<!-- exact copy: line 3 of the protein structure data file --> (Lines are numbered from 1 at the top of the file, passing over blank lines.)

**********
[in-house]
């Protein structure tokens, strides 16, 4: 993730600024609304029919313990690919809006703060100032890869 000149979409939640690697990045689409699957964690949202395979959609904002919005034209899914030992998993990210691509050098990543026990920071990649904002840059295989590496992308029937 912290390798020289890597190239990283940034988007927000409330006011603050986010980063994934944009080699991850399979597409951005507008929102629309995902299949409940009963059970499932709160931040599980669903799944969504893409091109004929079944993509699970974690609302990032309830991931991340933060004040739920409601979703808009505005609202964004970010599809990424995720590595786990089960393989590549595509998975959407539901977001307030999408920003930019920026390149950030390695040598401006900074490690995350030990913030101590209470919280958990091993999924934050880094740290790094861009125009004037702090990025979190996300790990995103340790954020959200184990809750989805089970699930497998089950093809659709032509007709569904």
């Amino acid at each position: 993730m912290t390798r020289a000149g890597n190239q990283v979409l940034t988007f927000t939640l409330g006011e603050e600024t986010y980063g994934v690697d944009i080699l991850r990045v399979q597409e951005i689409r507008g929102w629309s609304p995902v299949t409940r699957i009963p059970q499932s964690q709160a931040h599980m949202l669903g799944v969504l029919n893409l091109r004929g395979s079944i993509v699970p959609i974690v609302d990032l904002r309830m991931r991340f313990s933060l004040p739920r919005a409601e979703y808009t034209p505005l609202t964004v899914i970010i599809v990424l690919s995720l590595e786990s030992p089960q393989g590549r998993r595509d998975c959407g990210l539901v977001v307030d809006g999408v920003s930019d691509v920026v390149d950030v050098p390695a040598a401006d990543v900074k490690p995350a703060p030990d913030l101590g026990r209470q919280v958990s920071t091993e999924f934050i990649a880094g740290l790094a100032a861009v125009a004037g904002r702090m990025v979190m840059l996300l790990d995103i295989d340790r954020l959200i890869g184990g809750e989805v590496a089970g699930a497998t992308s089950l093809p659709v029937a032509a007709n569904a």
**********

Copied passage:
């Amino acid at each position: 993730m912290t390798r020289a000149g890597n190239q990283v979409l940034t988007f927000t939640l409330g006011e603050e600024t986010y980063g994934v690697d944009i080699l991850r990045v399979q597409e951005i689409r507008g929102w629309s609304p995902v299949t409940r699957i009963p059970q499932s964690q709160a931040h599980m949202l669903g799944v969504l029919n893409l091109r004929g395979s079944i993509v699970p959609i974690v609302d990032l904002r309830m991931r991340f313990s933060l004040p739920r919005a409601e979703y808009t034209p505005l609202t964004v899914i970010i599809v990424l690919s995720l590595e786990s030992p089960q393989g590549r998993r595509d998975c959407g990210l539901v977001v307030d809006g999408v920003s930019d691509v920026v390149d950030v050098p390695a040598a401006d990543v900074k490690p995350a703060p030990d913030l101590g026990r209470q919280v958990s920071t091993e999924f934050i990649a880094g740290l790094a100032a861009v125009a004037g904002r702090m990025v979190m840059l996300l790990d995103i295989d340790r954020l959200i890869g184990g809750e989805v590496a089970g699930a497998t992308s089950l093809p659709v029937a032509a007709n569904a």